Saturday, November 1, 2014

Early November at Silverbell Lake

We took the dogs to the dog run at Christopher Columbus Park today, but it's much less fun than it used to be - with younger dogs and Cody to keep everybody on his toes. So instead we walked around Silverbell Lake. Beautiful autumn colors, even under evergreen eucalyptus trees - it has to be the low angle of the sun and the crisp air. But the color of the water, as usual, a slightly ominous over-intense blue green.

With two impatient dogs on the leash, shooting straight is difficult, hence the clipped wings of the Roseate Skimmer.  But the Mexican Amberwing at least is in focus.

So Randy gets to hold all the dogs when really interesting bugs turn up on the fronds of the small Mexican Fan Palms at the inlet of the pond..

Polistes arizonensis
Several groups of Paper Wasps are clinging to the underside of the fronds. There does not seem to be a nest, It's not clear why they are congregating. They are sitting completely still. I have often seen these Polistes arizonensis at Sweet Water and around the dog park in the middle of winter in mild years. But only a few individuals seemed to be actively seeking nutrition in form of honey dew.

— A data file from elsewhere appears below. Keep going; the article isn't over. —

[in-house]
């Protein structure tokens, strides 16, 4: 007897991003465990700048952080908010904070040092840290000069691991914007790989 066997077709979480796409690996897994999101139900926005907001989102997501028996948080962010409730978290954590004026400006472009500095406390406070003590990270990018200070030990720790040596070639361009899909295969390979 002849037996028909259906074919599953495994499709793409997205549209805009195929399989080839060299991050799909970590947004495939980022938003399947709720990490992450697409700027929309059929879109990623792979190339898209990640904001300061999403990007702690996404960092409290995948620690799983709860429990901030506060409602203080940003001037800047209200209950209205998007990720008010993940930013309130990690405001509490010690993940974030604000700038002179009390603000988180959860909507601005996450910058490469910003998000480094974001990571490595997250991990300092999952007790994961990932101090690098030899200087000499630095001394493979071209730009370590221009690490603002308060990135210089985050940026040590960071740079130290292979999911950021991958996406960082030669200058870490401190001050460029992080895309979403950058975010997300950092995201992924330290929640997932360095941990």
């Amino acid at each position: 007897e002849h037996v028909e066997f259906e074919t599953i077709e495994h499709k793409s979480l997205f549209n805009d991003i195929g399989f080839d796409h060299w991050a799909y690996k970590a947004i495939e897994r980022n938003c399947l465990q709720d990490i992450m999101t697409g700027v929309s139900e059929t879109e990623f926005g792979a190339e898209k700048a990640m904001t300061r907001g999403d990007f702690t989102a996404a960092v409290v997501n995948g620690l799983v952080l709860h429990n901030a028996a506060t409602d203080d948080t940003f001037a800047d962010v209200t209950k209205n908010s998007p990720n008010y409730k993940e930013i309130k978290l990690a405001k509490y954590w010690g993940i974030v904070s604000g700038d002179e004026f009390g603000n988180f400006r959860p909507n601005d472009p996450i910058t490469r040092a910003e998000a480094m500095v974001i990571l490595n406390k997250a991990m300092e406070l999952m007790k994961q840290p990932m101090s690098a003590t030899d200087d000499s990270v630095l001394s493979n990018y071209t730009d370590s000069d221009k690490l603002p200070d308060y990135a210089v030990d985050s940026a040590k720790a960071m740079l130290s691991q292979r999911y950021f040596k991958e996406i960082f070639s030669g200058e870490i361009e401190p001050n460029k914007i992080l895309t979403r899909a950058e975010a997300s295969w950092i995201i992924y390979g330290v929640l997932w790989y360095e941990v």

Micropeza sp., a Stilt-legged Fly
Also on the palm fronds sits another interesting insect: Micropeza sp., a Stilt-legged Fly. I have found one or two before, always close to water, in Sabino Canyon and at Patagonia Lake. But I could never find out much about them, except that this genus is thought to have phytophagous larvae feeding in the root nodules of leguminous plants in open habitats. In our sterile desert soils, the majority of successful plants that aren't cacti seem to be in the legume family, but yet these flies are not common at all.

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